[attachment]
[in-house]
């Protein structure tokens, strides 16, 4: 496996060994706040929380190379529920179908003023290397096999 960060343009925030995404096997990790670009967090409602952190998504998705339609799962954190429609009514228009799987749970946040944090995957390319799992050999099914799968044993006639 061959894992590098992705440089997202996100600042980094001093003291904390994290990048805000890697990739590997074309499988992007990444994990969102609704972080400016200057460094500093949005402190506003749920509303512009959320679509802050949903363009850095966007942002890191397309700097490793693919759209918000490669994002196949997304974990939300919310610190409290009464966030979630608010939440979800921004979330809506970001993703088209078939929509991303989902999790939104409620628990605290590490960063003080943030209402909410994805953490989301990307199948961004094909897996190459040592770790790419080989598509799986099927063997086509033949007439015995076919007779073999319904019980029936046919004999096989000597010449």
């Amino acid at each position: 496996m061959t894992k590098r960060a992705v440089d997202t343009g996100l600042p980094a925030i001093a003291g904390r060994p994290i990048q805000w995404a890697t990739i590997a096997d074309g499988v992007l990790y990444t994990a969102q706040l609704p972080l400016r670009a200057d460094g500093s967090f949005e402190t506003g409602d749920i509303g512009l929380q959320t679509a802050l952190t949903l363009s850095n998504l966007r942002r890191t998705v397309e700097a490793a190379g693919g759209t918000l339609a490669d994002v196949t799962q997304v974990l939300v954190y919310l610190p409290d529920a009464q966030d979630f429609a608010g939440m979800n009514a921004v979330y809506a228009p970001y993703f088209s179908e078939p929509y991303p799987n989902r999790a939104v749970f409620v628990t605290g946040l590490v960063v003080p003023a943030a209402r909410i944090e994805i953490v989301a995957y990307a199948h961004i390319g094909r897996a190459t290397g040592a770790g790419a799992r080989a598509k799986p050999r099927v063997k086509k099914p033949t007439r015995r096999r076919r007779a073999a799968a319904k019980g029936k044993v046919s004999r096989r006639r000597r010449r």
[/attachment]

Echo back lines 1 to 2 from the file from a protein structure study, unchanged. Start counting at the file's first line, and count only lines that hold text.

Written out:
[in-house]
């Protein structure tokens, strides 16, 4: 496996060994706040929380190379529920179908003023290397096999 960060343009925030995404096997990790670009967090409602952190998504998705339609799962954190429609009514228009799987749970946040944090995957390319799992050999099914799968044993006639 061959894992590098992705440089997202996100600042980094001093003291904390994290990048805000890697990739590997074309499988992007990444994990969102609704972080400016200057460094500093949005402190506003749920509303512009959320679509802050949903363009850095966007942002890191397309700097490793693919759209918000490669994002196949997304974990939300919310610190409290009464966030979630608010939440979800921004979330809506970001993703088209078939929509991303989902999790939104409620628990605290590490960063003080943030209402909410994805953490989301990307199948961004094909897996190459040592770790790419080989598509799986099927063997086509033949007439015995076919007779073999319904019980029936046919004999096989000597010449």